As an Indian-Canadian male with experience in global nonprofits, I initially thought myself largely above the progressively heated conversations about racism, sexism, and ableism in the office. Soon after I joined, MSF-Canada had kick-started an attempt to lead the movement on equality, diversity, and inclusion within its ranks and had quickly become overwhelmed. The work had been distracted by a coincidentally timed investigation into abuse of power – a case with a distinct gender and racial lens. My colleagues spoke of their increasing uncertainty over the independence of the investigation team and, progressively, of the human resources department and the board. The more diverse junior staff went further, commenting on their perception of leadership as incompetent, incapable of dealing sensitively with issues of equity, diversity, and inclusion, and as being immune to consequences with respect to their own behaviour and hiring practices. A newly released "equity assessment" report on equality, diversity, and inclusion found widespread experiences of systemic oppression by equity-seeking groups, including perceptions of favouritism, bias, and nepotism; a culture of normalised misogyny; and higher turnover rates for diverse staff.

Despite an obvious racialised power structure in the office and the rampant stories of microaggressions shared by colleagues, I resisted the idea that I could be significantly hampered by my race. I had always sought to define myself by my personality, the quality of my work, and my ability to support others. While I did question my immediate prospects for upward mobility for the first time in my career while at MSF-Canada, I did not lose the rather easy confidence I had developed as a relatively privileged middle-class Montrealer – at least at first. A distinct culture of racism, modelled and promoted at the top, seemed surmountable for the work I wanted to achieve to help subvert it. It seemed temporary, inevitably replaced by truth and hard work. I will rise above this, I thought.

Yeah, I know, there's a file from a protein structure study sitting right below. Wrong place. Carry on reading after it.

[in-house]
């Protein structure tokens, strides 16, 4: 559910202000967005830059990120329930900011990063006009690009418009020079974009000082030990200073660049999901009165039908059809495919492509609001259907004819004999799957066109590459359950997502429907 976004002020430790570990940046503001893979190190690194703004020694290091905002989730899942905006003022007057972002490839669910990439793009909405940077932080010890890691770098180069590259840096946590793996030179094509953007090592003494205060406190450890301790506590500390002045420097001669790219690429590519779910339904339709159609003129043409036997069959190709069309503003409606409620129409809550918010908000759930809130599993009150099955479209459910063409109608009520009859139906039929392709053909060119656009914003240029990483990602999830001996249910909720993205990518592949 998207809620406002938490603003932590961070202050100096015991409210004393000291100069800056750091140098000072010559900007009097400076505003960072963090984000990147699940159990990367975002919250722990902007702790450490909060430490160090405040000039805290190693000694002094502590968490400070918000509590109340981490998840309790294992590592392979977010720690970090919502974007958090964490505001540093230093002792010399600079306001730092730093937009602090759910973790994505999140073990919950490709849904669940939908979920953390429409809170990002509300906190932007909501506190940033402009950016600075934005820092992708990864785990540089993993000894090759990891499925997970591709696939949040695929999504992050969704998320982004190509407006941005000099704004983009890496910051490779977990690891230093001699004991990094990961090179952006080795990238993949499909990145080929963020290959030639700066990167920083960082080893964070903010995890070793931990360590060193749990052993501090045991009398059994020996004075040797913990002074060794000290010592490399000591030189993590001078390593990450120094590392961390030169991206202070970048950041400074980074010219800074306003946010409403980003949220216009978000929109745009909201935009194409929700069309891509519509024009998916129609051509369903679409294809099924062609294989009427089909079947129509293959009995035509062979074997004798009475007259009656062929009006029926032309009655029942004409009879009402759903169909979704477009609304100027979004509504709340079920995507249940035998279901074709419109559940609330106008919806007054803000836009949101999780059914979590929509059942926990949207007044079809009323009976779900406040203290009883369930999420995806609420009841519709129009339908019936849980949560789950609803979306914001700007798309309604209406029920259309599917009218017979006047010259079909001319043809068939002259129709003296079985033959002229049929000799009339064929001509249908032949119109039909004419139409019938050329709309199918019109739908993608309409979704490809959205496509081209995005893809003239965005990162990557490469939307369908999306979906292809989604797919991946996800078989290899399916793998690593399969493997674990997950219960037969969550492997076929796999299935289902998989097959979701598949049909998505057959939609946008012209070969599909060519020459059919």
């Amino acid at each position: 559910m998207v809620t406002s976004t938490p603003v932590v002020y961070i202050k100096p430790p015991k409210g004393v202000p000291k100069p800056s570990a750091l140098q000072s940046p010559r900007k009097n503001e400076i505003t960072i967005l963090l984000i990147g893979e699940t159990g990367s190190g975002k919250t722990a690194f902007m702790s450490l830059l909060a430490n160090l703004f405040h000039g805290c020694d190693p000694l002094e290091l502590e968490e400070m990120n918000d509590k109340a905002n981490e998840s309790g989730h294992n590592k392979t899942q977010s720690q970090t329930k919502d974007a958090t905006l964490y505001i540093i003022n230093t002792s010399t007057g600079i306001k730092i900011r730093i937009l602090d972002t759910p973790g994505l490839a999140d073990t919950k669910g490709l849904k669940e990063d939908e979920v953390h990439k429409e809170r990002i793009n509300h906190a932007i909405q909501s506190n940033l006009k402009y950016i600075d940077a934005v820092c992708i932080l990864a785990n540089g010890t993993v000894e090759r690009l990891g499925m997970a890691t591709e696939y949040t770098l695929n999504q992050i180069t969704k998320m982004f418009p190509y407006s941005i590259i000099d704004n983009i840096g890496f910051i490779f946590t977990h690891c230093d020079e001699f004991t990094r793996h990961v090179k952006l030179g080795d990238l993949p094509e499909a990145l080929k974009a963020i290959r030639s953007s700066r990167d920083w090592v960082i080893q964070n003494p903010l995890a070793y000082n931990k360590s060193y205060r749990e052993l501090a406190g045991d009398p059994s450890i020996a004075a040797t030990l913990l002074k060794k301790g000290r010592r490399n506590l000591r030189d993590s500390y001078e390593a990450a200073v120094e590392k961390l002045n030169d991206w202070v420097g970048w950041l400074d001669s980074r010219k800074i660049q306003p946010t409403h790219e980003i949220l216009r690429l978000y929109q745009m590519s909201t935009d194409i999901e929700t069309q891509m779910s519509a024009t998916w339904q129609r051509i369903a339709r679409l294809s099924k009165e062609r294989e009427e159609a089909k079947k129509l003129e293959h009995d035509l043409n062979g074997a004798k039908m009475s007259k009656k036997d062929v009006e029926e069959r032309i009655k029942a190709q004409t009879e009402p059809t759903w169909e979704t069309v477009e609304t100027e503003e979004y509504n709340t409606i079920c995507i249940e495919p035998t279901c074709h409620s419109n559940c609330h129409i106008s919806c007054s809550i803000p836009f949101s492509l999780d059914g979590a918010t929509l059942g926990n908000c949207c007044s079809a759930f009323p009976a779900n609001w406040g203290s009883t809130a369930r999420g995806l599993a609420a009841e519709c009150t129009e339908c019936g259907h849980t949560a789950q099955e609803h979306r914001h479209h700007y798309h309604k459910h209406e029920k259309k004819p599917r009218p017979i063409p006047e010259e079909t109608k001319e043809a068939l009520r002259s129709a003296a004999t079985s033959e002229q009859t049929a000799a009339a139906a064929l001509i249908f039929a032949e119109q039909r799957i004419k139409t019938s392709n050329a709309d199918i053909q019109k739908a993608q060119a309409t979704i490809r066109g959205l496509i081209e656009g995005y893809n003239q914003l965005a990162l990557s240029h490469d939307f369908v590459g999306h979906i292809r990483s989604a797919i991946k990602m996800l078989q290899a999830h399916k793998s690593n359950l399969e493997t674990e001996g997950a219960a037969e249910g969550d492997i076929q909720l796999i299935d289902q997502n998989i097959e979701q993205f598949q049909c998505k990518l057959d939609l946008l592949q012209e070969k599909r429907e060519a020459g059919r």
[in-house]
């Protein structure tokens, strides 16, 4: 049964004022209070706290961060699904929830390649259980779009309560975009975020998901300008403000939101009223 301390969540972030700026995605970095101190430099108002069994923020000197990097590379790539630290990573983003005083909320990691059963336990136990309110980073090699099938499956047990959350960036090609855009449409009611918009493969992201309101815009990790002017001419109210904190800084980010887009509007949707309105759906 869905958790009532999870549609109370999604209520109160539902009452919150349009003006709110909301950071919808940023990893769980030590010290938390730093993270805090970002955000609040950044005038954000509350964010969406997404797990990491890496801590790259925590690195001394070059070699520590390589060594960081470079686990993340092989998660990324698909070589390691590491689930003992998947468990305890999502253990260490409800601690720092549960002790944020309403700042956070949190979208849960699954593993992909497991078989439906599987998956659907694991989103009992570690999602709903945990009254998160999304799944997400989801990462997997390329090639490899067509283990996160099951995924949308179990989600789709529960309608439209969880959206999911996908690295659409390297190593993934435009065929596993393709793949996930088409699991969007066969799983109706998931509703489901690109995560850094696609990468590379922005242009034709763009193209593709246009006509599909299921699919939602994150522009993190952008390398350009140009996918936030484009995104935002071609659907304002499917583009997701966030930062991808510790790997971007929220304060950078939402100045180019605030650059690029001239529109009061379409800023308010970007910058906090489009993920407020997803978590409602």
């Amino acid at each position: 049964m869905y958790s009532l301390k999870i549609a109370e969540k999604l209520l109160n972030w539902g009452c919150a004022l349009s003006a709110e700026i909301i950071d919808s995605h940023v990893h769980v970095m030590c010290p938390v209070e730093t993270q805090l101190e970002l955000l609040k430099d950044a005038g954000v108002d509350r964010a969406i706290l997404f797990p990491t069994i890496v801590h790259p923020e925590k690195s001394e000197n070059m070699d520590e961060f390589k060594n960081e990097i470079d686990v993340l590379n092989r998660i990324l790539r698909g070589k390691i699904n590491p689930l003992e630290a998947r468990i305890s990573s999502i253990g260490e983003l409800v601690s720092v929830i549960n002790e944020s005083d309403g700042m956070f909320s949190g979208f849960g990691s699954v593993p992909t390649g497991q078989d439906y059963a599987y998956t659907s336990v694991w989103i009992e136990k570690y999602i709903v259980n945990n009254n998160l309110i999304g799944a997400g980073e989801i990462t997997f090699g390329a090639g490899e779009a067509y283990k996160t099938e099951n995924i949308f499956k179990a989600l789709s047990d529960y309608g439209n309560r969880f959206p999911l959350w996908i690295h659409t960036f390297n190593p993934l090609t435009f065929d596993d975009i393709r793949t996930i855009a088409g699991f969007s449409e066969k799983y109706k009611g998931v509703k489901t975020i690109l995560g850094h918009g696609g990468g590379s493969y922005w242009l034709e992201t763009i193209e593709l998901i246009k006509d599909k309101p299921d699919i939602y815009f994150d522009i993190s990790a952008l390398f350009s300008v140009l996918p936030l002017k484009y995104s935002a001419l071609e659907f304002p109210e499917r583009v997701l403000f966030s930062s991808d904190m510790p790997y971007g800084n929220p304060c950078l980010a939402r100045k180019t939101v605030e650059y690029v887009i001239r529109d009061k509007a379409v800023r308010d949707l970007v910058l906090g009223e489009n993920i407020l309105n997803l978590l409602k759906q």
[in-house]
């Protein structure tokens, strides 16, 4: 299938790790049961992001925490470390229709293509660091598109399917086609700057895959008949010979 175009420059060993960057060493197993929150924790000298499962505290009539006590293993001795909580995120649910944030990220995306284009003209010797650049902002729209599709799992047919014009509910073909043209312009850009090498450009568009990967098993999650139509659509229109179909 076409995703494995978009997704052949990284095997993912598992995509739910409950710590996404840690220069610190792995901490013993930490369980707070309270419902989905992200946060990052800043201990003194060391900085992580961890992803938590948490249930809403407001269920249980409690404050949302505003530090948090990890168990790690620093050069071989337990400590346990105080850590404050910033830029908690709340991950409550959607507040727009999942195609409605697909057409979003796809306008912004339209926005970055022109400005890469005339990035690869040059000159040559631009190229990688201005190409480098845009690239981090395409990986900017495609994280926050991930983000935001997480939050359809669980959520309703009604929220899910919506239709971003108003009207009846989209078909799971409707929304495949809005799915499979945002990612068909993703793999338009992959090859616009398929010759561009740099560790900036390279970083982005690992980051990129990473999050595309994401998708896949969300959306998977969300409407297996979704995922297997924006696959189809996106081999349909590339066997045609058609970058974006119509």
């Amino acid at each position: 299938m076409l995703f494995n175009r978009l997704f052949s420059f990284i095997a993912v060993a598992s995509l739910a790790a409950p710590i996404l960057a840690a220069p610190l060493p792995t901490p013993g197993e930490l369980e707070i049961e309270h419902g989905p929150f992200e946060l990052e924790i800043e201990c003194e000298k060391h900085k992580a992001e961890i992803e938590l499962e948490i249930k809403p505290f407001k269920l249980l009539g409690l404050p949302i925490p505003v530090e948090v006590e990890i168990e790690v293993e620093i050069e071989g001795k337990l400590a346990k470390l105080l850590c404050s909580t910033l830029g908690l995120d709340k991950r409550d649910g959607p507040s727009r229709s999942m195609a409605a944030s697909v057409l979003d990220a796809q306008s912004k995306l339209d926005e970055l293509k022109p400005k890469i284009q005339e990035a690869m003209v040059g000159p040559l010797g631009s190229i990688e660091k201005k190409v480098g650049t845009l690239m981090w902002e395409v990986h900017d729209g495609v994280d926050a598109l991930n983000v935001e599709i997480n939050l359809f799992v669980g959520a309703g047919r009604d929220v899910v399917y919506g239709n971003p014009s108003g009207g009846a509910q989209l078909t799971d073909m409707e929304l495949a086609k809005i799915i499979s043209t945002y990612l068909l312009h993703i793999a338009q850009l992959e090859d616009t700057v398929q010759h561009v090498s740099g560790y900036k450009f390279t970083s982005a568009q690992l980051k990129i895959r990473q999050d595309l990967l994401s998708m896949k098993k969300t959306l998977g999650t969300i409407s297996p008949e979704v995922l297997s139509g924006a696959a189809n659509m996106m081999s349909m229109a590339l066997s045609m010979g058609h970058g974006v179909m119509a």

As an Indian-Canadian male with experience in global nonprofits, I initially thought myself largely above the progressively heated conversations about racism, sexism, and ableism in the office.

So I persisted, even while becoming increasingly aware of something I could not then fully articulate but now see as pervasive racial bias. My director, finding it difficult to challenge my points on their merits, began speaking over me at meetings. A senior manager ignored my presence for the year and a half I worked in Toronto. An ambitious fundraising colleague cornered me at an office party to ask about my experience as a minority for the express purpose of “helping” him “in a future leadership role”. A tech colleague left a “Survival Shield” product sold by the openly racist/sexist radio commentator Alex Jones at my desk, and proceeded to engage me in a conversation about his belief in a “clash of civilisations”. When I asked colleagues – women and people of colour – about him, they said his behaviour had been reported and, as far as they knew, had gone unchallenged by human resources. When I shared all of these experiences with non-white colleagues, I often found that their stories were considerably worse.